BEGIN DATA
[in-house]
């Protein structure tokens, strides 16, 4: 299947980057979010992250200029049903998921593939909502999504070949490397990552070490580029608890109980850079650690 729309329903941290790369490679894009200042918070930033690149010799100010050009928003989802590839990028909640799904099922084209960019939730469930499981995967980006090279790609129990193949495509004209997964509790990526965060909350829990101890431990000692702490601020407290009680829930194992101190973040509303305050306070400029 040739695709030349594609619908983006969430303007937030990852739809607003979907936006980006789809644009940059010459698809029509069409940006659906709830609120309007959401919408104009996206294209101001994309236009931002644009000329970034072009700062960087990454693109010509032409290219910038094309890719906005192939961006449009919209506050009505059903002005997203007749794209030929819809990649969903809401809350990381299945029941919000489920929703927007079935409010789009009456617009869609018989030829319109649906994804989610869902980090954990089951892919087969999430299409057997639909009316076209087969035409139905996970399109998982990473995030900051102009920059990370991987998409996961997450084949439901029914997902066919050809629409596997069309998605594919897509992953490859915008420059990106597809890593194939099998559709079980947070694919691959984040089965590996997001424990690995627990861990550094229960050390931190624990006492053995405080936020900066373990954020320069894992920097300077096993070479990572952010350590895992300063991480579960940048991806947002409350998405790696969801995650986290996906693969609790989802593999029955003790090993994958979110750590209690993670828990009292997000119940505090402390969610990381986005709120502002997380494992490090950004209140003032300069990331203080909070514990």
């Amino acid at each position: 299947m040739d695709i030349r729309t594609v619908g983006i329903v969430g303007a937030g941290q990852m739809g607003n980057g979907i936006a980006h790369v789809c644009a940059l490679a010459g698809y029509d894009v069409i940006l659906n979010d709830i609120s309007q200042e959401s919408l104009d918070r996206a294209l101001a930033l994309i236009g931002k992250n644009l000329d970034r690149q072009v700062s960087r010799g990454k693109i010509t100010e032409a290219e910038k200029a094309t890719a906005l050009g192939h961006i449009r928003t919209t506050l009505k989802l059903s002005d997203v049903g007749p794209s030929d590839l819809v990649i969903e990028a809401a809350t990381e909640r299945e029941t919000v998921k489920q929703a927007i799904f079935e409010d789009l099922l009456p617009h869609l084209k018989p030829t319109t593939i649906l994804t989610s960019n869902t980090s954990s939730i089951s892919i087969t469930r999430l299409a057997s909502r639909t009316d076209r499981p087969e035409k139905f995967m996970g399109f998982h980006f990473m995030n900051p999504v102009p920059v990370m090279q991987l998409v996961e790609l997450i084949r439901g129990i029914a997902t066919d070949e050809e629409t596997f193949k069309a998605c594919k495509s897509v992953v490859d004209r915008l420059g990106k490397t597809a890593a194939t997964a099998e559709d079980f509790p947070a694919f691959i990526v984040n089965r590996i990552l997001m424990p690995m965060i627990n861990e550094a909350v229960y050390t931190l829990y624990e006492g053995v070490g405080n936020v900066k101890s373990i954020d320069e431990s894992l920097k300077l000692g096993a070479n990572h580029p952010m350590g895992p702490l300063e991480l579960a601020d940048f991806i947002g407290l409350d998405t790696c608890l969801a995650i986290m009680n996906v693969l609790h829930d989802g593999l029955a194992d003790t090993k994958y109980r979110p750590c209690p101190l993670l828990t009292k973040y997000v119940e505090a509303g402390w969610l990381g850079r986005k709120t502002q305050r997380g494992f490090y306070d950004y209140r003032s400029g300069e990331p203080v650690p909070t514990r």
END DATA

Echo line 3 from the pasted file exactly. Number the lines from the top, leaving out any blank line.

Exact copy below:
């Amino acid at each position: 299947m040739d695709i030349r729309t594609v619908g983006i329903v969430g303007a937030g941290q990852m739809g607003n980057g979907i936006a980006h790369v789809c644009a940059l490679a010459g698809y029509d894009v069409i940006l659906n979010d709830i609120s309007q200042e959401s919408l104009d918070r996206a294209l101001a930033l994309i236009g931002k992250n644009l000329d970034r690149q072009v700062s960087r010799g990454k693109i010509t100010e032409a290219e910038k200029a094309t890719a906005l050009g192939h961006i449009r928003t919209t506050l009505k989802l059903s002005d997203v049903g007749p794209s030929d590839l819809v990649i969903e990028a809401a809350t990381e909640r299945e029941t919000v998921k489920q929703a927007i799904f079935e409010d789009l099922l009456p617009h869609l084209k018989p030829t319109t593939i649906l994804t989610s960019n869902t980090s954990s939730i089951s892919i087969t469930r999430l299409a057997s909502r639909t009316d076209r499981p087969e035409k139905f995967m996970g399109f998982h980006f990473m995030n900051p999504v102009p920059v990370m090279q991987l998409v996961e790609l997450i084949r439901g129990i029914a997902t066919d070949e050809e629409t596997f193949k069309a998605c594919k495509s897509v992953v490859d004209r915008l420059g990106k490397t597809a890593a194939t997964a099998e559709d079980f509790p947070a694919f691959i990526v984040n089965r590996i990552l997001m424990p690995m965060i627990n861990e550094a909350v229960y050390t931190l829990y624990e006492g053995v070490g405080n936020v900066k101890s373990i954020d320069e431990s894992l920097k300077l000692g096993a070479n990572h580029p952010m350590g895992p702490l300063e991480l579960a601020d940048f991806i947002g407290l409350d998405t790696c608890l969801a995650i986290m009680n996906v693969l609790h829930d989802g593999l029955a194992d003790t090993k994958y109980r979110p750590c209690p101190l993670l828990t009292k973040y997000v119940e505090a509303g402390w969610l990381g850079r986005k709120t502002q305050r997380g494992f490090y306070d950004y209140r003032s400029g300069e990331p203080v650690p909070t514990r």